The parents appealed, and the court of appeals affirmed the district court in part, reversed in part, and remanded for additional findings. In re the Welfare of the Children of: S.R.K. & O.A.K. (S.R.K. I), Nos. 14-JV-16-1365, 14-JV-16-1367, 14-JV-16-1371, 2017 WL 2062137, at *1 (Minn.App. May 15, 2017). As relevant to this appeal, the court held that the district court erred by failing to expressly find, under ICWA and MIFPA, that "continued custody of the child by the parent . . . is likely to result in serious emotional or physical damage to the child, " and it remanded for that finding. Id. at *4-5.

         On remand, the district court issued a one-sentence addendum to its findings of fact and conclusions of law, stating that "[c]ontinued custody of [the children] . . . by [the mother] and/or [the father] is likely to result in serious emotional or physical damage to the [c]hildren." The court provided no additional explanation.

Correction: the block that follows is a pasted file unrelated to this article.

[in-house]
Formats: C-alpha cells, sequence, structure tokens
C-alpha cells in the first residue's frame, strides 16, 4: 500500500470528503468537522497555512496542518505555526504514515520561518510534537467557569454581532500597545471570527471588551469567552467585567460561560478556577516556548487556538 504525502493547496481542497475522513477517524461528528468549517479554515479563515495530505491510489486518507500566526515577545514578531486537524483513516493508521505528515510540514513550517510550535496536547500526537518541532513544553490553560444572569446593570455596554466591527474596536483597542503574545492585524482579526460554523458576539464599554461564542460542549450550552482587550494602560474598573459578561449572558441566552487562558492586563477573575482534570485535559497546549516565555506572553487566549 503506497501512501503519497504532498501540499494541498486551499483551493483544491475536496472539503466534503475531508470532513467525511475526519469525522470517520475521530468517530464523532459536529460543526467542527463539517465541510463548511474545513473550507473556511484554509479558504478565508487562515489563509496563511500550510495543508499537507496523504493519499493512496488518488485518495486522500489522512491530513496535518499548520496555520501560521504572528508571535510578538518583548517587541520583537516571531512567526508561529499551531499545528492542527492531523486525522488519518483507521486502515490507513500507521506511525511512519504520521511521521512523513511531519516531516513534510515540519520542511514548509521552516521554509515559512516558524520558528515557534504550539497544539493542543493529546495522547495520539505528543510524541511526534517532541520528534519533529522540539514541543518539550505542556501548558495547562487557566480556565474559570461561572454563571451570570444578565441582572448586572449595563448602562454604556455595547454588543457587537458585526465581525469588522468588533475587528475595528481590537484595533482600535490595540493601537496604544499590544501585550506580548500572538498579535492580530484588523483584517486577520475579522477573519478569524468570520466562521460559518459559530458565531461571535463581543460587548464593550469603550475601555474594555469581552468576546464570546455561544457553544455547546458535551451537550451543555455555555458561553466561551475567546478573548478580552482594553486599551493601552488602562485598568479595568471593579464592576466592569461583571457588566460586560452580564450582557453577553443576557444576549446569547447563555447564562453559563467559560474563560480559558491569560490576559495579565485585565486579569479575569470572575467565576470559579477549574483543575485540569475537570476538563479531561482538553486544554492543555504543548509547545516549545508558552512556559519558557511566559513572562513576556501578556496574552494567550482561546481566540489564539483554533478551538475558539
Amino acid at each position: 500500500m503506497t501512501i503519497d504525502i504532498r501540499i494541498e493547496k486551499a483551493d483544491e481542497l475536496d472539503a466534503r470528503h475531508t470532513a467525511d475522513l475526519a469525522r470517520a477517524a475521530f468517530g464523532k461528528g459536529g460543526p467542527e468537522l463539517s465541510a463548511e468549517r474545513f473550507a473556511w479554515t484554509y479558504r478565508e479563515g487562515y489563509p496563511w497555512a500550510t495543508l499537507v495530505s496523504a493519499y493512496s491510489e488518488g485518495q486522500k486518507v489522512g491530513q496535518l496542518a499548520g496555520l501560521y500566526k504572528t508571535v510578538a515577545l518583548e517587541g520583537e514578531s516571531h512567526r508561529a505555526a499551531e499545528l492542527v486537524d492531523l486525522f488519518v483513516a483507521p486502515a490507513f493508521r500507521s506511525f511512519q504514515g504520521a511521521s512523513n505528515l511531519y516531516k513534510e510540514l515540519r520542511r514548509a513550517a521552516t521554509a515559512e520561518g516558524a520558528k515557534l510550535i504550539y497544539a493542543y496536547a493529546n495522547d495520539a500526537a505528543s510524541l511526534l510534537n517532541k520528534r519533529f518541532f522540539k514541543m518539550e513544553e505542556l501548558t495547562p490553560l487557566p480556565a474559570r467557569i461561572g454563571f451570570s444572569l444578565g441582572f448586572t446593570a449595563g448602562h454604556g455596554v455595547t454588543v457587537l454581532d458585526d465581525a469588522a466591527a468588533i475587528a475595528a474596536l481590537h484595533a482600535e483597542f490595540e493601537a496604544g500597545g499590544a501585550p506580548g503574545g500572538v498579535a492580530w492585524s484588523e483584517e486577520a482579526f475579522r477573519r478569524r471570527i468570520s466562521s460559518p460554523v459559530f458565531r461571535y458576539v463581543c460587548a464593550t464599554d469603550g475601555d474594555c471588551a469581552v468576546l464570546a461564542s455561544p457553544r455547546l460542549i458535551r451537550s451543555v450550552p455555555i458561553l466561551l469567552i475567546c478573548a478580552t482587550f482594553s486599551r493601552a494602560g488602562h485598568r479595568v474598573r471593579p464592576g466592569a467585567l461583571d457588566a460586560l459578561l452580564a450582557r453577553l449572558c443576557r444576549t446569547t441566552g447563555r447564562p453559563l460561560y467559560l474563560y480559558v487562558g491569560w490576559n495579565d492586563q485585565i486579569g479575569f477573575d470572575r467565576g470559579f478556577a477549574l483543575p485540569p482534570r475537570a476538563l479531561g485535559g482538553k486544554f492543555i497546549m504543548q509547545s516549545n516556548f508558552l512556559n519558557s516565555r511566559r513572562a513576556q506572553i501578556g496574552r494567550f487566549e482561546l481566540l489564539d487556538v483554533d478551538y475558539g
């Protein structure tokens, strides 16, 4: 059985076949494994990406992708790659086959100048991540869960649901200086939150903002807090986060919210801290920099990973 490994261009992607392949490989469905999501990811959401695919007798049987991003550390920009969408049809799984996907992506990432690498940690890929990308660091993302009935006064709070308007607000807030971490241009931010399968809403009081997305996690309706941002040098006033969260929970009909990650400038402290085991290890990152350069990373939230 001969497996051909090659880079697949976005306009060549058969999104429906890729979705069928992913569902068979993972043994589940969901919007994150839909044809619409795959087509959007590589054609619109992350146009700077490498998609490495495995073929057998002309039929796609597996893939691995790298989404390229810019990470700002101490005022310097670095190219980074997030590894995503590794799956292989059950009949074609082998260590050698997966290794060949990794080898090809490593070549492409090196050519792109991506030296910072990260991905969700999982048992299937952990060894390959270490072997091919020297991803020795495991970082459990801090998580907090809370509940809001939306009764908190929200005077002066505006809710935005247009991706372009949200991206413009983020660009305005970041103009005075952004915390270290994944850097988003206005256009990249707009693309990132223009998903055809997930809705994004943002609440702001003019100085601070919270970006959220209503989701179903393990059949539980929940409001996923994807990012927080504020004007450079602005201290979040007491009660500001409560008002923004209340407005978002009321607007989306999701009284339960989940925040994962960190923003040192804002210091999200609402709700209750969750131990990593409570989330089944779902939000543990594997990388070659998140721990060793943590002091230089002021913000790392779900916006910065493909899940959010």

The parents again appealed, arguing that "the evidence does not support beyond a reasonable doubt the district court's finding that [the parents'] continued custody of the children is likely to result in serious emotional or physical damage to the children." In re the Welfare of the Children of: S.R.K. & O.A.K. (S.R.K. II), Nos. 14-JV-16-1365, 14-JV-16-1367, 14-JV-16-1371, 2017 WL 6273152, at *1 (Minn.App. Dec. 11, 2017). The court of appeals first addressed what ICWA and MIFPA require from a QEW to make the determination regarding the likelihood of serious emotional or physical damage to the children, noting that "[a] court need not rely solely on the testimony of the qualified expert witness." Id. at *2. Because the court deferred to the district court's finding that the QEW "affirmed her affidavit" during her testimony, it was satisfied that "evidence beyond a reasonable doubt support[ed] the district court's finding that the parents' continued custody of the children [would] likely . . . result in serious emotional or physical damage to the children." Id. at *2-3. Accordingly, the court affirmed the district court's termination decision.[4] Id. at *4.

         We granted the parents' ...